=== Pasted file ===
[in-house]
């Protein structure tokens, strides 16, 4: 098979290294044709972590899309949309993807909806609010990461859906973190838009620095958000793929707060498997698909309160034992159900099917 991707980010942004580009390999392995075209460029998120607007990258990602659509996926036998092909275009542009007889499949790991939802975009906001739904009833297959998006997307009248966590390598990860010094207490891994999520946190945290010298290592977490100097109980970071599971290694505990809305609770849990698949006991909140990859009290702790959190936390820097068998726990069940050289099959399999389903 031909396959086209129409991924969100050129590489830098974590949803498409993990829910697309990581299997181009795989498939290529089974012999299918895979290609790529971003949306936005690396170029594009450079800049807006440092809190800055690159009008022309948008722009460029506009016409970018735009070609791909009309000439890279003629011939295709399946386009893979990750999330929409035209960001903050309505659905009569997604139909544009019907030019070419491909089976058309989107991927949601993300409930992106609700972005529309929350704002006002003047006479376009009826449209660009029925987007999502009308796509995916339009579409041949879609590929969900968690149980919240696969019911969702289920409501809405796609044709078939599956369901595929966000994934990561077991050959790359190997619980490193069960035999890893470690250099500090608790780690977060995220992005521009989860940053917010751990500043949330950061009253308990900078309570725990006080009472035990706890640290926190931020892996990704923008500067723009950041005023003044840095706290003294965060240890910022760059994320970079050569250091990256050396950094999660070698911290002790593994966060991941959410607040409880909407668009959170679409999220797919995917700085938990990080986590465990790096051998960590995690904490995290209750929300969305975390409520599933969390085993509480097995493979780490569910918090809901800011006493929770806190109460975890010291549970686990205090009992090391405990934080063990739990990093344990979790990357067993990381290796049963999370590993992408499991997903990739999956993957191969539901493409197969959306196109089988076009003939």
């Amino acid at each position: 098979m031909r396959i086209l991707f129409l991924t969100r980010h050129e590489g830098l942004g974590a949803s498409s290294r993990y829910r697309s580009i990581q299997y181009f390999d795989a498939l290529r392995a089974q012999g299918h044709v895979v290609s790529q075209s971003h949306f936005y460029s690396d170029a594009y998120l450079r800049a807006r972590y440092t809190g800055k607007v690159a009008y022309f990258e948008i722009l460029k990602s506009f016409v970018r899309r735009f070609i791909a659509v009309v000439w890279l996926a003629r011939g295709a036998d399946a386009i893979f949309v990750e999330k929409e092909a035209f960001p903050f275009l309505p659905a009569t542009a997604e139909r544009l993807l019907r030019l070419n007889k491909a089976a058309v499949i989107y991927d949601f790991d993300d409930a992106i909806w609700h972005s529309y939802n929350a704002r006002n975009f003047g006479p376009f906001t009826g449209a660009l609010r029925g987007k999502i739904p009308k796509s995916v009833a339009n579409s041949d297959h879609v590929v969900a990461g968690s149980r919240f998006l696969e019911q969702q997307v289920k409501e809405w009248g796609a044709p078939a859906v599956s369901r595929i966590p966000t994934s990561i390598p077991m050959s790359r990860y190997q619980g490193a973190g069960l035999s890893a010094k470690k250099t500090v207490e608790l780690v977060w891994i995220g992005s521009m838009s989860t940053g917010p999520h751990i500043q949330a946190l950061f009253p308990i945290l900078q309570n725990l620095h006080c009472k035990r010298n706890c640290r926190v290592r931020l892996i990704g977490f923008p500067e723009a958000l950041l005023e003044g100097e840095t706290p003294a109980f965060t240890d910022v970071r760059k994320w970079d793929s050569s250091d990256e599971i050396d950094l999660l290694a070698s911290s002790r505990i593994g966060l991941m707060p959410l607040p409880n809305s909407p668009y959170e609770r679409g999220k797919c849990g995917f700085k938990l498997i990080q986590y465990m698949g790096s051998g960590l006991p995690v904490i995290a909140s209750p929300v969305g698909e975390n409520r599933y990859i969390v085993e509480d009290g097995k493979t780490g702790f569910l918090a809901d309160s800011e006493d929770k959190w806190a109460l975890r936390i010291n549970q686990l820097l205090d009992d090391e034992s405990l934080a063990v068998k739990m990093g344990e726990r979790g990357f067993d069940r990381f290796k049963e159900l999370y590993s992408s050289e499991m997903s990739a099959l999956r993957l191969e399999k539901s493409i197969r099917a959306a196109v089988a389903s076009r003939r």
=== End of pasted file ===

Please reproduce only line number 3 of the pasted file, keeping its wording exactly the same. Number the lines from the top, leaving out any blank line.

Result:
């Amino acid at each position: 098979m031909r396959i086209l991707f129409l991924t969100r980010h050129e590489g830098l942004g974590a949803s498409s290294r993990y829910r697309s580009i990581q299997y181009f390999d795989a498939l290529r392995a089974q012999g299918h044709v895979v290609s790529q075209s971003h949306f936005y460029s690396d170029a594009y998120l450079r800049a807006r972590y440092t809190g800055k607007v690159a009008y022309f990258e948008i722009l460029k990602s506009f016409v970018r899309r735009f070609i791909a659509v009309v000439w890279l996926a003629r011939g295709a036998d399946a386009i893979f949309v990750e999330k929409e092909a035209f960001p903050f275009l309505p659905a009569t542009a997604e139909r544009l993807l019907r030019l070419n007889k491909a089976a058309v499949i989107y991927d949601f790991d993300d409930a992106i909806w609700h972005s529309y939802n929350a704002r006002n975009f003047g006479p376009f906001t009826g449209a660009l609010r029925g987007k999502i739904p009308k796509s995916v009833a339009n579409s041949d297959h879609v590929v969900a990461g968690s149980r919240f998006l696969e019911q969702q997307v289920k409501e809405w009248g796609a044709p078939a859906v599956s369901r595929i966590p966000t994934s990561i390598p077991m050959s790359r990860y190997q619980g490193a973190g069960l035999s890893a010094k470690k250099t500090v207490e608790l780690v977060w891994i995220g992005s521009m838009s989860t940053g917010p999520h751990i500043q949330a946190l950061f009253p308990i945290l900078q309570n725990l620095h006080c009472k035990r010298n706890c640290r926190v290592r931020l892996i990704g977490f923008p500067e723009a958000l950041l005023e003044g100097e840095t706290p003294a109980f965060t240890d910022v970071r760059k994320w970079d793929s050569s250091d990256e599971i050396d950094l999660l290694a070698s911290s002790r505990i593994g966060l991941m707060p959410l607040p409880n809305s909407p668009y959170e609770r679409g999220k797919c849990g995917f700085k938990l498997i990080q986590y465990m698949g790096s051998g960590l006991p995690v904490i995290a909140s209750p929300v969305g698909e975390n409520r599933y990859i969390v085993e509480d009290g097995k493979t780490g702790f569910l918090a809901d309160s800011e006493d929770k959190w806190a109460l975890r936390i010291n549970q686990l820097l205090d009992d090391e034992s405990l934080a063990v068998k739990m990093g344990e726990r979790g990357f067993d069940r990381f290796k049963e159900l999370y590993s992408s050289e499991m997903s990739a099959l999956r993957l191969e399999k539901s493409i197969r099917a959306a196109v089988a389903s076009r003939r």